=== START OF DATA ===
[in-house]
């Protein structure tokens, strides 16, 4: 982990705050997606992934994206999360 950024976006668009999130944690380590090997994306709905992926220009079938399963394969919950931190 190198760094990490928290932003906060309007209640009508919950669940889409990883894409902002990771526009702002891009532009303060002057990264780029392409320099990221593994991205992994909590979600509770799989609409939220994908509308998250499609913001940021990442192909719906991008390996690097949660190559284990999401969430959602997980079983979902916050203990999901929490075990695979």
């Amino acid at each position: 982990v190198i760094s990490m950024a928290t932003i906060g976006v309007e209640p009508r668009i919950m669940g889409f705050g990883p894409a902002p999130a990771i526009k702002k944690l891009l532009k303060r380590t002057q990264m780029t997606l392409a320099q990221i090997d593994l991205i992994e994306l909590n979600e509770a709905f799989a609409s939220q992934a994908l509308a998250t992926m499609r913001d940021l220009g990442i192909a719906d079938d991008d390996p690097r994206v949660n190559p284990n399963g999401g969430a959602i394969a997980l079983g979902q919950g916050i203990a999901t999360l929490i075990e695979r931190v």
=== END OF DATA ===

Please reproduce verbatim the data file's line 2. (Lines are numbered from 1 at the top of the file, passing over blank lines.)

């Protein structure tokens, strides 16, 4: 982990705050997606992934994206999360 950024976006668009999130944690380590090997994306709905992926220009079938399963394969919950931190 190198760094990490928290932003906060309007209640009508919950669940889409990883894409902002990771526009702002891009532009303060002057990264780029392409320099990221593994991205992994909590979600509770799989609409939220994908509308998250499609913001940021990442192909719906991008390996690097949660190559284990999401969430959602997980079983979902916050203990999901929490075990695979």